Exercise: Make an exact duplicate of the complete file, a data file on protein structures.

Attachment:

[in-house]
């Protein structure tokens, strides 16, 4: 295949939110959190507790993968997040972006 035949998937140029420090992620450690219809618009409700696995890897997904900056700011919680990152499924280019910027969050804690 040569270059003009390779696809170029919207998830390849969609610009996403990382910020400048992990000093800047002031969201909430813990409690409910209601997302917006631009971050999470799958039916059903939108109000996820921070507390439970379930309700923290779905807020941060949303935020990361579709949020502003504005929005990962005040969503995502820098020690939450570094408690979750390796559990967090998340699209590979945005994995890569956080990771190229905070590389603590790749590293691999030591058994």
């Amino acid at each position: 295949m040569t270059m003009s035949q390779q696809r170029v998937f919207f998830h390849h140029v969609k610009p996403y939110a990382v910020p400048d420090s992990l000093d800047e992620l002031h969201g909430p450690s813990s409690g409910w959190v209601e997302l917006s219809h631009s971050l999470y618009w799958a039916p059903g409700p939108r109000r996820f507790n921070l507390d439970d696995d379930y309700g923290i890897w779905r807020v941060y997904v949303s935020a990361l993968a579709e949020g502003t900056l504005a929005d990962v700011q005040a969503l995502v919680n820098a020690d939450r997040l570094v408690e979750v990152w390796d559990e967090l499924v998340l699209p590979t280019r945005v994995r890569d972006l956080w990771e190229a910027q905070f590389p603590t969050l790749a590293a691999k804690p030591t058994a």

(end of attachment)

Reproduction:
[in-house]
């Protein structure tokens, strides 16, 4: 295949939110959190507790993968997040972006 035949998937140029420090992620450690219809618009409700696995890897997904900056700011919680990152499924280019910027969050804690 040569270059003009390779696809170029919207998830390849969609610009996403990382910020400048992990000093800047002031969201909430813990409690409910209601997302917006631009971050999470799958039916059903939108109000996820921070507390439970379930309700923290779905807020941060949303935020990361579709949020502003504005929005990962005040969503995502820098020690939450570094408690979750390796559990967090998340699209590979945005994995890569956080990771190229905070590389603590790749590293691999030591058994």
């Amino acid at each position: 295949m040569t270059m003009s035949q390779q696809r170029v998937f919207f998830h390849h140029v969609k610009p996403y939110a990382v910020p400048d420090s992990l000093d800047e992620l002031h969201g909430p450690s813990s409690g409910w959190v209601e997302l917006s219809h631009s971050l999470y618009w799958a039916p059903g409700p939108r109000r996820f507790n921070l507390d439970d696995d379930y309700g923290i890897w779905r807020v941060y997904v949303s935020a990361l993968a579709e949020g502003t900056l504005a929005d990962v700011q005040a969503l995502v919680n820098a020690d939450r997040l570094v408690e979750v990152w390796d559990e967090l499924v998340l699209p590979t280019r945005v994995r890569d972006l956080w990771e190229a910027q905070f590389p603590t969050l790749a590293a691999k804690p030591t058994a």